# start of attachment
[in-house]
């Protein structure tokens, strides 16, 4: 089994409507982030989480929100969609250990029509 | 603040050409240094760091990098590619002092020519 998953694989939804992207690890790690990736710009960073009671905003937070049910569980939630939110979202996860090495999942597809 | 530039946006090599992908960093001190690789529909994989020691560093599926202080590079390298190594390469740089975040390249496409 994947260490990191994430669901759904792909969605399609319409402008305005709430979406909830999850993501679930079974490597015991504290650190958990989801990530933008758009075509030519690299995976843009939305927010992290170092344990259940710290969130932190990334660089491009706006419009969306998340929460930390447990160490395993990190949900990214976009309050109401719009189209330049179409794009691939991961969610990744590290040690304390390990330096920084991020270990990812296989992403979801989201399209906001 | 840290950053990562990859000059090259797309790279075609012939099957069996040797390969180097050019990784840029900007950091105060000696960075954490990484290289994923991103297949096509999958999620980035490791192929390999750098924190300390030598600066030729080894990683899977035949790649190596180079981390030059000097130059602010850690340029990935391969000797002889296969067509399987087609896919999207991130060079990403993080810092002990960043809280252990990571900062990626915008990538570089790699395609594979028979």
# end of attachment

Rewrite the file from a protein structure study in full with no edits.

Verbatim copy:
[in-house]
């Protein structure tokens, strides 16, 4: 089994409507982030989480929100969609250990029509 | 603040050409240094760091990098590619002092020519 998953694989939804992207690890790690990736710009960073009671905003937070049910569980939630939110979202996860090495999942597809 | 530039946006090599992908960093001190690789529909994989020691560093599926202080590079390298190594390469740089975040390249496409 994947260490990191994430669901759904792909969605399609319409402008305005709430979406909830999850993501679930079974490597015991504290650190958990989801990530933008758009075509030519690299995976843009939305927010992290170092344990259940710290969130932190990334660089491009706006419009969306998340929460930390447990160490395993990190949900990214976009309050109401719009189209330049179409794009691939991961969610990744590290040690304390390990330096920084991020270990990812296989992403979801989201399209906001 | 840290950053990562990859000059090259797309790279075609012939099957069996040797390969180097050019990784840029900007950091105060000696960075954490990484290289994923991103297949096509999958999620980035490791192929390999750098924190300390030598600066030729080894990683899977035949790649190596180079981390030059000097130059602010850690340029990935391969000797002889296969067509399987087609896919999207991130060079990403993080810092002990960043809280252990990571900062990626915008990538570089790699395609594979028979």